K7EDS QSL Card

K7EDS_QSL_card

My QSL Card

If we talk on amateur radio, we might exchange QSL cards.

On the back, I’ll write the UTC (universal date and time), frequency and mode (voice, CW, PSK) and some brief remarks. When a ham (amateur radio operator) receives a QSL card, after checking their ham radio logbook to confirm the contact, he or she would send a QSL card in return.

In recent years, the practice has become mostly virtual through the Internet. Websites such as eQSL.cc and LoTW (Logbook of The World, an arrl.org — American Radio Relay League — automated service) accept log files from registered operators and their computers do the match-up. After logging in, individual hams such as myself can then look to see which of their QSOs (conversations) have been confirmed (QSL’ed). Each station can, if they wish, print the other station’s QSL card.

But while this is efficient and free, it’s just not the same as going to the mailbox in your front yard and discovering a card from the other side of the world!

So, in addition to logging my conversations at those two websites, I’ll also be sending out old school QSL cards and, for those I receive in return, I’ve hung an (old school) cork board on the wall. I’ll post those cards where I can see them when operating the radio.

Amateur radio stations in obscure locations — I worked FR5AB on Reunion Island off the east coast of Africa last month — use these same electronic services for the bulk of their QSLs. For them, some of which make hundreds of contacts during various contests, simply cannot afford the cost of postage. So, if you want a real QSL card from them, some will “QSL Direct” through the mail if you send them a card first, and others say they will only “QSL by the Bureau” for actual cards.

“QSL Direct” means using the mail but, for locations outside of North America, the practice is for the North American station (operator) to bear the burden of expense both ways. For the FR5AB contact I made last month, for example, I’ll put my filled-in QSL card in the mail along with a return envelope and two “green stamps” — US Dollars — for his use in sending his QSL card to me.

Years ago, hams would use IRCs (International Reply Coupons) which guaranteed sufficient postage for the card from anywhere in the world, but several countries have since opted out or have pushed the little used program into some dusty corner of only a few post offices in the country. The US is in the latter category so IRCs have mostly fallen out of favor.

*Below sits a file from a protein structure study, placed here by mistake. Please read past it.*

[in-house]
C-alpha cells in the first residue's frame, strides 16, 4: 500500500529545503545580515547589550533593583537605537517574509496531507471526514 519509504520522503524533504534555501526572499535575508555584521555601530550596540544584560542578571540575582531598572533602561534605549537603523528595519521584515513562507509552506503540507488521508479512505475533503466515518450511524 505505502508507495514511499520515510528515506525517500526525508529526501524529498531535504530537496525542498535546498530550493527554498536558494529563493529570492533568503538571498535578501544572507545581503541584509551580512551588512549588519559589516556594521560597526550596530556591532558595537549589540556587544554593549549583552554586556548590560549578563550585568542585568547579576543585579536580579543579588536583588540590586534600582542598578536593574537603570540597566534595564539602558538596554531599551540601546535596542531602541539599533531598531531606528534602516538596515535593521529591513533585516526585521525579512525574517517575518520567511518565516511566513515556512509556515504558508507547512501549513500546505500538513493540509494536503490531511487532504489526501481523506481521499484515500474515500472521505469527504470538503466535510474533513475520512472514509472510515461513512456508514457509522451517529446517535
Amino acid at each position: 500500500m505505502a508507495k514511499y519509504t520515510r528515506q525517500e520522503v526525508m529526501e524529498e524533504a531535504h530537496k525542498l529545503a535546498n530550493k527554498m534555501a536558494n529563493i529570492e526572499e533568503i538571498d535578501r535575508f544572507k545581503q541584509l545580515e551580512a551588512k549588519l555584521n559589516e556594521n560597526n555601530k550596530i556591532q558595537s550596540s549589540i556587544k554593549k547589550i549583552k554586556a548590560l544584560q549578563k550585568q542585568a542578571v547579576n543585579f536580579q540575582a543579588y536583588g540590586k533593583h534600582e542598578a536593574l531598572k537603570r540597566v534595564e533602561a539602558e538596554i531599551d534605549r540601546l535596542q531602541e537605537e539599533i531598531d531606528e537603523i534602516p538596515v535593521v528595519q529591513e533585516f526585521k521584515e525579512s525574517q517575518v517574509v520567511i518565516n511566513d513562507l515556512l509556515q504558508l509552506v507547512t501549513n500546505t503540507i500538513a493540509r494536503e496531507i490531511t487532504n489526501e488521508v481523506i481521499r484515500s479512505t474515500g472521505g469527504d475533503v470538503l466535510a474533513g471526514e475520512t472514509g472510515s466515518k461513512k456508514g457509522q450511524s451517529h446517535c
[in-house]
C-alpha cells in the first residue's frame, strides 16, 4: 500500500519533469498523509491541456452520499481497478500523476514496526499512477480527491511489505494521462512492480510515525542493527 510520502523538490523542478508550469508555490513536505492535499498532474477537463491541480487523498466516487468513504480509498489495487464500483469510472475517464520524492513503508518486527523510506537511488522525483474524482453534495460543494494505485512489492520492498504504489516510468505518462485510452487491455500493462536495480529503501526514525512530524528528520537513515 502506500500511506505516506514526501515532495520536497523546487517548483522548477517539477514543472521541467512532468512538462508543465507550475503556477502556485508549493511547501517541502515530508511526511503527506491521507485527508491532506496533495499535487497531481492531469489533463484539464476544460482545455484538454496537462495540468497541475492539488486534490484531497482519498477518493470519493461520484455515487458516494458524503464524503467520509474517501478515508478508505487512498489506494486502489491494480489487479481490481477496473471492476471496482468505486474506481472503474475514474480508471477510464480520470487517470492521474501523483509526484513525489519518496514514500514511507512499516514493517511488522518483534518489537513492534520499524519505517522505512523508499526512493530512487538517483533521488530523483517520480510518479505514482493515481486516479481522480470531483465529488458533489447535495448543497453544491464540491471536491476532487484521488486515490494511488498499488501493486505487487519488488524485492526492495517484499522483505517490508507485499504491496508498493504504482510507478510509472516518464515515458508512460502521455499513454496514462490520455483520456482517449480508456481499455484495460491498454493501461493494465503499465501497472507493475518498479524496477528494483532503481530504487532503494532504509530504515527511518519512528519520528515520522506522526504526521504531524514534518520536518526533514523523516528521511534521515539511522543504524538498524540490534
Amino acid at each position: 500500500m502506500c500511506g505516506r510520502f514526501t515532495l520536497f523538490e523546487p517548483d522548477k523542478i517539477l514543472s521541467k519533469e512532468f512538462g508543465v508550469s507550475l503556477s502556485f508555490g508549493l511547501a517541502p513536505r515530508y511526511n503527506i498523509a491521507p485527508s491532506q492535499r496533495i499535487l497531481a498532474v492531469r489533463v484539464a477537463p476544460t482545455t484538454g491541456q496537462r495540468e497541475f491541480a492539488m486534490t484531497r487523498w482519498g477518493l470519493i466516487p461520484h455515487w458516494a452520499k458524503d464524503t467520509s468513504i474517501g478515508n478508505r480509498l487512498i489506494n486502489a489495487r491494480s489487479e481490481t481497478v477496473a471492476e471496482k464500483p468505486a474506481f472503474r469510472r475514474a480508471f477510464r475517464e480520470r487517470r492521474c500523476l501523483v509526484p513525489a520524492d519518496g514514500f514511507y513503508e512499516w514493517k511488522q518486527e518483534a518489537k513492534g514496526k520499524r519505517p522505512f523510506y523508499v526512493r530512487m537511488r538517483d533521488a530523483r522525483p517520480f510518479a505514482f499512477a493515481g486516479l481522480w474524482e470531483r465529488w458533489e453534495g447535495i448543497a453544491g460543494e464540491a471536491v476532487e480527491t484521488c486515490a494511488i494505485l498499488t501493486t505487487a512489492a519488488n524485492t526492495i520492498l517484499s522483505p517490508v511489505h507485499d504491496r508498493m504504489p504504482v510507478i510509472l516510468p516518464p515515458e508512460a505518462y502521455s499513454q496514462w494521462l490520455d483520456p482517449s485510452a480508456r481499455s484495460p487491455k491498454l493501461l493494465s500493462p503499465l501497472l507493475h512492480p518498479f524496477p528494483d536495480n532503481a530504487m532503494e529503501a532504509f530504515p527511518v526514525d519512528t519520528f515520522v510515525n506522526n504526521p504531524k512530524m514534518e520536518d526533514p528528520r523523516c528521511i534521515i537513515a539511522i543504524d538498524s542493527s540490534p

Today, common practice is to send cash since US currency is relatively easy to exchange in most foreign countries. The two bucks is enough to cover the postage for a postcard from anywhere in the world, and includes a little extra “for the bother.”

Even so, overseas stations that have a lot of conversations may still find direct QSLing a burden. Some of these have hundreds of contacts per month. Many of these use a “bureau” instead.

A bureau in this sense is a collection point — a service and a mailing address — that receives cards for a given station and puts them in a pile. Periodically, they bundle up all the cards and ship them off to the station. Operators at that station then go through the pile, fill-in QSL cards for the return trip, and send that pile of returning QSL cards to the bureau. The bureau then sends the cards back out to the individual stations that started the exchange. The entire process can take several weeks or months, depending on the volume and locations involved.

The ARRL runs the biggest set of bureaus, one for each different part of the world. Hams who want to use the bureau pay a small fee to support the work.

Alternatively, some stations use private QSL managers who are simply radio amateurs who provide the service, often through friendship. The process is similar to the bureaus but more focused — some handle as few as a single remote station.

(Invariably there are curmudgeons who just don’t want to exchange QSLs under any circumstances. Why they even bother to get on the air, I don’t know but, well, I guess it takes all types to make a world.)

So, how to you know which QSL method should be used for a given station?

You look them up at QRZ.com — (QRZ means “Who is this?”). That website has become the de facto place for all ham radio stations to put their details such as name, address, QSL preferences and other details they wish to share. My entry includes a little about my professional career, the fact that I am now retired, my background in ham radio and a picture of my QSL card.

73s! (That’s ham talk for “Best Regards!”)

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